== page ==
Influenza viruses cause up to 500,000 deaths around the globe annually. An ideal influenza vaccine must have two essential attributes: one, it should be capable of inducing broadly cross-reactive antibodies that can neutralize diverse influenza virus strains; and two, it must induce long-lived antibody responses to maintain protective immunity for extended periods. Licensed seasonal influenza virus vaccines do neither ? the antibody response is of limited breadth and vaccine-induced immunity appears to be of short duration. Early work has established that induction of hemagglutinin (HA)-specific antibodies is essential and sufficient for protection. Despite the extensive efforts and resources that have been deployed to fight influenza over the past eight decades, it remains a major public health threat. There are major gaps in our understanding of memory B cell (MBC) responses to influenza virus vaccination in humans: (1) does influenza vaccination induce a GC reaction in the draining lymph node? (2) if yes, how robust is that response in comparison to those induced by vaccines that elicit more durable serum antibody responses? 3) are all peripheral MBCs that emerge after vaccination GC-derived? 4) if yes, what is the phenotype of GC-derived antigen-specific B cells that are destined to become LLPCs? 5) does influenza vaccination induces a sustained increase in the frequency of bone marrow-resident LLPCs? 6) is there a correlation between the frequency of antigen-specific GC B cells and the increase/maintenance in bone marrow LLPCs? Tackling these gaps will allow us to discern the cellular components that are associated with durable antibody responses following vaccination in humans. In our studies, we will address these outstanding questions through detailed phenotypic, functional and transcriptional analysis of influenza vaccination-induced, HA-specific B cell responses isolated not only from the easily accessible blood compartment, but also those isolated from the draining lymph nodes and the bone marrow compartments. Our preliminary data show that there are at least two distinct subsets of vaccine-induced B cell subsets that differ in the kinetics of their appearance in blood, isotype distribution, and differentiation potential. Additionally, our transcriptional analyses reveal differential expression of key transcription factors, such as TCF-1 that are associated broadly with isotype-switching and self-renewal capacity. Elucidating the origin and fate of influenza vaccines-induced B cell responses is unarguably a major public health need and our findings will potentially reveal the cellular and molecular determinants dictating not only the longevity, but also the breadth of elicited antibody responses to influenza ? and potentially other ? vaccination in humans.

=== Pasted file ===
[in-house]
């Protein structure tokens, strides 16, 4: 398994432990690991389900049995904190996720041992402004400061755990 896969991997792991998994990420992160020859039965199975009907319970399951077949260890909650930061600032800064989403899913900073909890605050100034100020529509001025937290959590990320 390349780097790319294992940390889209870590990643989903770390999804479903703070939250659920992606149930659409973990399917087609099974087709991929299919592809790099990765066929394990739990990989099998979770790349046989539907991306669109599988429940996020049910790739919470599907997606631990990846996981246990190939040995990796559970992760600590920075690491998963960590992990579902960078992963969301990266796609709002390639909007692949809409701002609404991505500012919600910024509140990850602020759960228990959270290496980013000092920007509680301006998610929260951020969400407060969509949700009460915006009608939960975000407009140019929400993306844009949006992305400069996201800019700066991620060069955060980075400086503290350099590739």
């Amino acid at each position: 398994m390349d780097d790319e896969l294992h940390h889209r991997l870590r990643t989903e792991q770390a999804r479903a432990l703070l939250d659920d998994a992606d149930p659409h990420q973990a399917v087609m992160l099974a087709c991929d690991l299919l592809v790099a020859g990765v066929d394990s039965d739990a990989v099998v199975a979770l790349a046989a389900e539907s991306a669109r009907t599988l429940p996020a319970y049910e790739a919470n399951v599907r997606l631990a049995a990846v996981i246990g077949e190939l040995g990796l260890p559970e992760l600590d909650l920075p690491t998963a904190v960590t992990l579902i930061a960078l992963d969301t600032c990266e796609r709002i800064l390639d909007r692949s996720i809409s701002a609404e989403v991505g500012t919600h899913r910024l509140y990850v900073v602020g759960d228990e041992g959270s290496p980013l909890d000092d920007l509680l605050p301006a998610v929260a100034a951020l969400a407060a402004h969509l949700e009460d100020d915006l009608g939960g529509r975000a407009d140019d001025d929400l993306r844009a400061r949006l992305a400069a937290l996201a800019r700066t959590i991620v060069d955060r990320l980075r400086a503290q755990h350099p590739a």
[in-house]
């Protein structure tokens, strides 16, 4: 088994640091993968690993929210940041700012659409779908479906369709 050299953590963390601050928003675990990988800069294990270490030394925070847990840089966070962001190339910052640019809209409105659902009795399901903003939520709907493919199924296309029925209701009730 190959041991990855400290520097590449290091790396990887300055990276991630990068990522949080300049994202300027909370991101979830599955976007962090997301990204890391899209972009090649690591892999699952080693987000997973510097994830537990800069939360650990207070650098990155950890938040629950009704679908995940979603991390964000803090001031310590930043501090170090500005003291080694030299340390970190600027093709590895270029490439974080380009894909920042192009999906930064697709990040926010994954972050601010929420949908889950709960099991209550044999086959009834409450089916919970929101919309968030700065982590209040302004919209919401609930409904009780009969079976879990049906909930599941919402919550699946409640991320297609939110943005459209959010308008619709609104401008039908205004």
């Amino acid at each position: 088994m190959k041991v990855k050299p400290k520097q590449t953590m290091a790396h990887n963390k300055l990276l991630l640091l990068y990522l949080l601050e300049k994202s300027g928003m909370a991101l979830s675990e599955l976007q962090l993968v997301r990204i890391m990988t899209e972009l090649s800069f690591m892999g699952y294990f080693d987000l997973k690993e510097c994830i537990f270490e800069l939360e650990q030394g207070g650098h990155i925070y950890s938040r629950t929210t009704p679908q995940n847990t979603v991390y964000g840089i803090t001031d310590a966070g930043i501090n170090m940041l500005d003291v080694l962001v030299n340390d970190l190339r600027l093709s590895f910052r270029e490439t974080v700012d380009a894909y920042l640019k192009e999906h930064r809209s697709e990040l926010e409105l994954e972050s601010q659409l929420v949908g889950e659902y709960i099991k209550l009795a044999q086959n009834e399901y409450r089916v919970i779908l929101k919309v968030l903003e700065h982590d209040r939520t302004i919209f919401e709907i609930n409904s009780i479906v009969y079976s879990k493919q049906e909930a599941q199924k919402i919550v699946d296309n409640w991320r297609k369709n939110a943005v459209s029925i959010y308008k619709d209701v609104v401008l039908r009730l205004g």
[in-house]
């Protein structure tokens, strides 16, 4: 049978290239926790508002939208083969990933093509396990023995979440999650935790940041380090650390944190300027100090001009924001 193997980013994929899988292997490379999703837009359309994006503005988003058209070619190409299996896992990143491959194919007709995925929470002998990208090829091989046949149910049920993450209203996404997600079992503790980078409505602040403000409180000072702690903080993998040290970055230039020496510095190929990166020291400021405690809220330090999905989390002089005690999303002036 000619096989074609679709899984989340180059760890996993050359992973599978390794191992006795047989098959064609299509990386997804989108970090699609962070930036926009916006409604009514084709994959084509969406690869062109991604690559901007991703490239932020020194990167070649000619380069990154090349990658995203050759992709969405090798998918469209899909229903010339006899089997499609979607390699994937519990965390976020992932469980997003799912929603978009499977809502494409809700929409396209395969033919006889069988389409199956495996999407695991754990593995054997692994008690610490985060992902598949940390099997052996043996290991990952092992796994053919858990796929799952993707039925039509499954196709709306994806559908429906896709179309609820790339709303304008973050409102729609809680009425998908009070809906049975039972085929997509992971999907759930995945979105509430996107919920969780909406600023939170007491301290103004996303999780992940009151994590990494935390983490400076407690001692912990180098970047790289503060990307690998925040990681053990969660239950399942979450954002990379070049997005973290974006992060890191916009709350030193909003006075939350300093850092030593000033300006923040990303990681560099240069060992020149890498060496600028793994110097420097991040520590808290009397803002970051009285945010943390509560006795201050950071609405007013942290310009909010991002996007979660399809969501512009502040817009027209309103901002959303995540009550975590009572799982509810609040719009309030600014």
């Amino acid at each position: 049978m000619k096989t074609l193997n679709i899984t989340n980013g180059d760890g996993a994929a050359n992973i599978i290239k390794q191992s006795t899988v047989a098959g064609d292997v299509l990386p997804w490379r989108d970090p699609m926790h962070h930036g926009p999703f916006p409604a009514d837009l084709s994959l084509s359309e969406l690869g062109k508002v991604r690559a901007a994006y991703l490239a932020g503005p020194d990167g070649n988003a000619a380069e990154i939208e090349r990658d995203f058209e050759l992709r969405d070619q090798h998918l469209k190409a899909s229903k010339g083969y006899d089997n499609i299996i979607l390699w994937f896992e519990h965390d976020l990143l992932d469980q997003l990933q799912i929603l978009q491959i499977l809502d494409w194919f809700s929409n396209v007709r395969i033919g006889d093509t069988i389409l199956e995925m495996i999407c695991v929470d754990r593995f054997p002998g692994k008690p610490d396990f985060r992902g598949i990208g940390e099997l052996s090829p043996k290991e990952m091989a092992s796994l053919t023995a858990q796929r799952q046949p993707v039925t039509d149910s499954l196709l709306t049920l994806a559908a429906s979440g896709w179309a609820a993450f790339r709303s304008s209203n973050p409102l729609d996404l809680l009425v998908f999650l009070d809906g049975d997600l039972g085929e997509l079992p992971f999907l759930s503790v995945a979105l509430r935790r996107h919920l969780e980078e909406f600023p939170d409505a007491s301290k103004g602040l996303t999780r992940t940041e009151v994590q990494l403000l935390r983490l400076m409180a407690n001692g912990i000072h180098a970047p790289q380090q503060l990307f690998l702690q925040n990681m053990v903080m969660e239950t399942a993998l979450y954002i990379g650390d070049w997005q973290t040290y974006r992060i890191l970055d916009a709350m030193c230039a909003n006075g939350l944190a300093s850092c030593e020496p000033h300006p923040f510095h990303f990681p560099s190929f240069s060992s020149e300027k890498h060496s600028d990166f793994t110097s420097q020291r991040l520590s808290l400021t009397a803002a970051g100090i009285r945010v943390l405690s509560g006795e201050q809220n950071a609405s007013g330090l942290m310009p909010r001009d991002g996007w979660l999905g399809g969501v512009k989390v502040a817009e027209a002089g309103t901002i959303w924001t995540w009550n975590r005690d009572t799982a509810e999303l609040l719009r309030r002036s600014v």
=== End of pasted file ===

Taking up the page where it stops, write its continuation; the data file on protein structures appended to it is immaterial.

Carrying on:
Public Health Relevance

concern about influenza epidemics and pandemics stems, above all else, from the potential to kill millions, as in the 1918 H1N1 pandemic. Current seasonal influenza virus vaccines elicit antibody response that is of limited breadth and appears to be of short duration. This project will qualitatively evaluate the germinal center, memory B cell and long-lived plasma cell responses induced by seasonal influenza vaccination of humans.

National Institute of Health (NIH)
National Institute of Allergy and Infectious Diseases (NIAID)
Research Project--Cooperative Agreements (U01)
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Special Emphasis Panel (ZAI1)
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Mallia, Conrad M
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Washington University
Schools of Medicine
Saint Louis
United States
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